However, “there are many, much more affordable options available. These range from US $200,000 for a fully furnished, two-bedroom villa in the popular areas of Jolly Harbour, to options as well in English Harbour, NonSuch Bay Resort, St. James Club, Windward Estates, Sugar Ridge, Tamarind Hills, and other established and appealing residential communities. There are also several new developments underway. These include Half Moon Bay, Hodges Bay and Windward Estates, to name a few,” explains Stanley’s Esty.
To Buy or to Build in the Caribbean?
When considering buying or building a home in the Caribbean, THINK TIME!
“You can close on a home within thirty days and you are ready to go quickly. Whereas building may take you that long to purchase your land, then another 60 to 120 days to get plans drawn up and approved. So, you may be five months down the road before you even start to build. That said, with limited inventory on a small island, the advantage of building is you can choose your own home design,” says Real Solution’s Boeger.
For those who plan to build, there is a greater emphasis now on building to withstand climate change and hurricanes.
“In Puerto Rico, after Hurricanes Hugo and George, we saw that instead of building wood homes, everyone switched to concrete. Now after Hurricane Maria, homes are being built ‘green’ and self-sufficient. More solar panels, windmills and battery systems are being installed. Because of this, homes do not need to rely on the electrical grid. Everyone is installing or building larger cisterns as well. Folks want their homes to withstand and fight climate change, while at the same time be a refuge if need be,” says Paraiso’s Gevinski.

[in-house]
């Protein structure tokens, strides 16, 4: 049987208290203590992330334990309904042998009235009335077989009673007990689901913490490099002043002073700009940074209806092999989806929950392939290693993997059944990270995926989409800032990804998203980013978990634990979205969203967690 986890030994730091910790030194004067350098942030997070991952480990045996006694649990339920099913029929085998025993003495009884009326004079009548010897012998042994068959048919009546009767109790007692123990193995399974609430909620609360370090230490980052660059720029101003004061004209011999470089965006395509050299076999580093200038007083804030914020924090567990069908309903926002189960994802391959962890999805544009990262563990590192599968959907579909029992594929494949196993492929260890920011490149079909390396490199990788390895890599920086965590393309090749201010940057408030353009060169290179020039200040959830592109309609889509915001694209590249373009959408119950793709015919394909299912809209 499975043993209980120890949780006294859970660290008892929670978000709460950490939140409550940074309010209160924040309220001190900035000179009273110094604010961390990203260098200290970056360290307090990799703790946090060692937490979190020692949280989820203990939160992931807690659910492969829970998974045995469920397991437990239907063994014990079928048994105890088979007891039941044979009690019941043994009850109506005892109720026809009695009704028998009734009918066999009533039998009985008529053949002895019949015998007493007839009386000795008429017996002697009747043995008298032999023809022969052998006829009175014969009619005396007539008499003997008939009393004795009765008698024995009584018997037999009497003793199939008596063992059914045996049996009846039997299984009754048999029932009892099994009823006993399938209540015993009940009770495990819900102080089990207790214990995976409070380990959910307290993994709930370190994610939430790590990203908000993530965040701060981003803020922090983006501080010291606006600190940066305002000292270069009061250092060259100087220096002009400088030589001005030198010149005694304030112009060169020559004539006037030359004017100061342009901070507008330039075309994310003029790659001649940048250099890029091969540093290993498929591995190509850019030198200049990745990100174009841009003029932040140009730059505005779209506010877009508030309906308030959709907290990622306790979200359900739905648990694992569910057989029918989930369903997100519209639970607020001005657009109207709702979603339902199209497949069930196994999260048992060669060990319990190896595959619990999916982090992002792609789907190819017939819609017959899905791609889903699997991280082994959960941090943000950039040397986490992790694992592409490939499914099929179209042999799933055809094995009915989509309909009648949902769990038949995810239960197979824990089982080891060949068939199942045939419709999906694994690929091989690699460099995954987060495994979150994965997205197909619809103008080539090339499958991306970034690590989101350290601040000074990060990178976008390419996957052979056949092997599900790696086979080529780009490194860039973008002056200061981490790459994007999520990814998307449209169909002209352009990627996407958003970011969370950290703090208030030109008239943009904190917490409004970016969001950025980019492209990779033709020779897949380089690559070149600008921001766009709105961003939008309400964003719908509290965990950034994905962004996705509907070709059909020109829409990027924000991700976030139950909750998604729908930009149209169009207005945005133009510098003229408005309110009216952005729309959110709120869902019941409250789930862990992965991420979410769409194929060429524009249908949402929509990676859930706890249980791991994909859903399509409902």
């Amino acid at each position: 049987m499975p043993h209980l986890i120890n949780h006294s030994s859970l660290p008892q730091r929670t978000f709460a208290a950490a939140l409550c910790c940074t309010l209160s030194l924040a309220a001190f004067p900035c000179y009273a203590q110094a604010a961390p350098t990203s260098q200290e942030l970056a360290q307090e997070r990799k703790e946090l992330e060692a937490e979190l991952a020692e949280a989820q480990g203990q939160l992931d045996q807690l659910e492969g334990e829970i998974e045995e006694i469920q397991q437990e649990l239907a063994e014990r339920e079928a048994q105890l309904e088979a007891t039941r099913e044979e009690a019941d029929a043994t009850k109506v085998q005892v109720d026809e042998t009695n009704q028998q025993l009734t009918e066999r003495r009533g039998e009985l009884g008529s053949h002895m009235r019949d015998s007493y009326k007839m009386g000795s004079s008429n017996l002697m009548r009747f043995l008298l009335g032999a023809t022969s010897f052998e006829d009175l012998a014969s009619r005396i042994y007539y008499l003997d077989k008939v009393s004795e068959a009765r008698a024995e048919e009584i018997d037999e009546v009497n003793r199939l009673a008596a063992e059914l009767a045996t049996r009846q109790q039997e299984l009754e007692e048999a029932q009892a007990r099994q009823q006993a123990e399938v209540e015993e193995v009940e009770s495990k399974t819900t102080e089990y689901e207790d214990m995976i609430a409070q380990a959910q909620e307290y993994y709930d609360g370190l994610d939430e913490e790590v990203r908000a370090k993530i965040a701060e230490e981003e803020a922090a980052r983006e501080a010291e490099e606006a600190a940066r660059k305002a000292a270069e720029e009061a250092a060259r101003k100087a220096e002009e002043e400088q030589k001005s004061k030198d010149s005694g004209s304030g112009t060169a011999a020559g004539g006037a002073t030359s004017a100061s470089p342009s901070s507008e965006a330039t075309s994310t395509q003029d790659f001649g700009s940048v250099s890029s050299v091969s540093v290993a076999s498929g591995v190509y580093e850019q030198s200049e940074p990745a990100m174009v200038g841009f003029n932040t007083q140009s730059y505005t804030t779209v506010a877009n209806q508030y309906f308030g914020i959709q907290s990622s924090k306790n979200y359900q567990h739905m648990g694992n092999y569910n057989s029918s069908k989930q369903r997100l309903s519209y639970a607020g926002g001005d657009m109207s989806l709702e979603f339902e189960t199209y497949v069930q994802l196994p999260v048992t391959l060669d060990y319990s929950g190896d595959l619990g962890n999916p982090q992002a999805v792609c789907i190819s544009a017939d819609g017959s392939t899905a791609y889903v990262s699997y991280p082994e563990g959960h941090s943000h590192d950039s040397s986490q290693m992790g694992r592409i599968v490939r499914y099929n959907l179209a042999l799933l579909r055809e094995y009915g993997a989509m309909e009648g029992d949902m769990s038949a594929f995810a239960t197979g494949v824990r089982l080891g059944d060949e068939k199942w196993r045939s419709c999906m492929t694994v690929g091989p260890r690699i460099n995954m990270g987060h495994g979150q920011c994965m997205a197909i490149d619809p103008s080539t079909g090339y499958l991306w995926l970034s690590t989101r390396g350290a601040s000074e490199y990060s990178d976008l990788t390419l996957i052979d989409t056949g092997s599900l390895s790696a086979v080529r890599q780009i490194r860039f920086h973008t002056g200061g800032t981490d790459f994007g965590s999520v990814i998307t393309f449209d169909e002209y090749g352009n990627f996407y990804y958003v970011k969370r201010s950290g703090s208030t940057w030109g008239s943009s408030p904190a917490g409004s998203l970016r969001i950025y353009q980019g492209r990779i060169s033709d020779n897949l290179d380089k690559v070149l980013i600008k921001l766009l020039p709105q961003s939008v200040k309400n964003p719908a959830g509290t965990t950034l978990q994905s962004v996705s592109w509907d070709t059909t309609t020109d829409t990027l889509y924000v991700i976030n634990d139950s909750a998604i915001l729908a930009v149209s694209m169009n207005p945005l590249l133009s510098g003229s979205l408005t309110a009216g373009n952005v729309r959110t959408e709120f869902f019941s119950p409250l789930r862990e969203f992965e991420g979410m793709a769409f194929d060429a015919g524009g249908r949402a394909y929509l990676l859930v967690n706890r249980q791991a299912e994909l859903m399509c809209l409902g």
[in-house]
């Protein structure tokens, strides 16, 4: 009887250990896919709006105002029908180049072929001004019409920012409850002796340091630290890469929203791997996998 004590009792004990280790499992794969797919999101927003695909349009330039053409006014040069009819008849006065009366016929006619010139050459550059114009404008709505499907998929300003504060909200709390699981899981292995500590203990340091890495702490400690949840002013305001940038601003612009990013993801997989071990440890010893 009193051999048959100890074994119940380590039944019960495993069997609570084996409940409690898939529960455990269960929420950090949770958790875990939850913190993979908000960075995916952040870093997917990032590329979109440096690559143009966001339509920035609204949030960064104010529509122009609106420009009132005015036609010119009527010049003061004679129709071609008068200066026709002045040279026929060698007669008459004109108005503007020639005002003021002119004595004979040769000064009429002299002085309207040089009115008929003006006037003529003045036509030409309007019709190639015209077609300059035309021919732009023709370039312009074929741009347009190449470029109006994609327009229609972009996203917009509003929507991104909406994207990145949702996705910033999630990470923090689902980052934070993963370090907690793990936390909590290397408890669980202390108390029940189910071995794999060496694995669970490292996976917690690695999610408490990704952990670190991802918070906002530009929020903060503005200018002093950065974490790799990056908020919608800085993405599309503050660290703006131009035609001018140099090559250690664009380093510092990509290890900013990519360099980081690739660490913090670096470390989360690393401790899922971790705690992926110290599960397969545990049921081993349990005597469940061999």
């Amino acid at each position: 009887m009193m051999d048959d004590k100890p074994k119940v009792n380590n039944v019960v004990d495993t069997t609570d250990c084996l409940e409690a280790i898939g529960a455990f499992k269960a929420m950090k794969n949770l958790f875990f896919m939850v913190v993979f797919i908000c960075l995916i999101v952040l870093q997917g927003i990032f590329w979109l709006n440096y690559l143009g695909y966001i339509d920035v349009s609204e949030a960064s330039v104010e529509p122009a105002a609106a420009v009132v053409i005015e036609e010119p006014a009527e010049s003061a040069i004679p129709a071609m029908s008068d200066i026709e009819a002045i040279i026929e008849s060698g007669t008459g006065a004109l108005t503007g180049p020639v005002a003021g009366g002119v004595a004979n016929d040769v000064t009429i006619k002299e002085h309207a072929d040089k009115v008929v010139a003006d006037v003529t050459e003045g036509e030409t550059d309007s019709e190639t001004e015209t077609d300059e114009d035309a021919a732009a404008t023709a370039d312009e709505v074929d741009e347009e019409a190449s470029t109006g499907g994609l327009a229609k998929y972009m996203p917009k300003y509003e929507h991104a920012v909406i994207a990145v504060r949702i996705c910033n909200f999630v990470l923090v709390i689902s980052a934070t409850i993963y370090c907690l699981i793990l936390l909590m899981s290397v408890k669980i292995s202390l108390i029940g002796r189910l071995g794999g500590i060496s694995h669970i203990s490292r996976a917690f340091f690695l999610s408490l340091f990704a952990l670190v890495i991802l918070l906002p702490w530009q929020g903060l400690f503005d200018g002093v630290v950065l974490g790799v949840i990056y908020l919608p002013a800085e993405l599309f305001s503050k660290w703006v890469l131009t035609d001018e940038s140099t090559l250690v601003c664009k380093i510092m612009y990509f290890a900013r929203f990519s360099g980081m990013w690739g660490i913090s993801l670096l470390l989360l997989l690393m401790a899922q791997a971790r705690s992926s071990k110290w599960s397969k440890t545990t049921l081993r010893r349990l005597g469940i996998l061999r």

Points to Consider
Insurance rates, inheritance laws, and purchasing as an international buyer are considerations when buying a property in the Caribbean.
“Because the Caribbean is in the ‘hurricane belt’, insurance rates are higher than in the U.S. mainland and probably anywhere else in the world. Some of these higher insurance payments are offset by generally lower property taxes in the USVI. If purchasing a condo, people are most surprised by the high homeowners dues. They forget much of this is due to the high insurance premiums,” explains Real Solutions’ Boeger.
Puerto Rico has its own inheritance laws which many buyers overlook.
“They figure since they have a will in the U.S., that any property they buy in Puerto Rico is covered. Puerto Rico has a rigid set of guidelines for dividing an estate in probate, even if one has a will elsewhere,” explains Paraiso’s Gevinski.
International buyers must obtain a Noncitizens Landholding License (NCL) to own real estate in Antigua. Or, alternately, acquire an Antiguan passport under the country’s Citizenship by Investment Program.
“The NCL license typically takes three to six months to obtain. Stamp duty on the license is a one-time charge of 5 percent of the government assessed value of the property and paid at settlement,” explains Stanley’s Esty.
Finally, just because life in the islands seems laid-back, this isn’t the mindset to have when approaching a financial investment in the Caribbean, advises Paraiso’s Gevinski. “Be as prudent during your purchase here as you would be elsewhere.”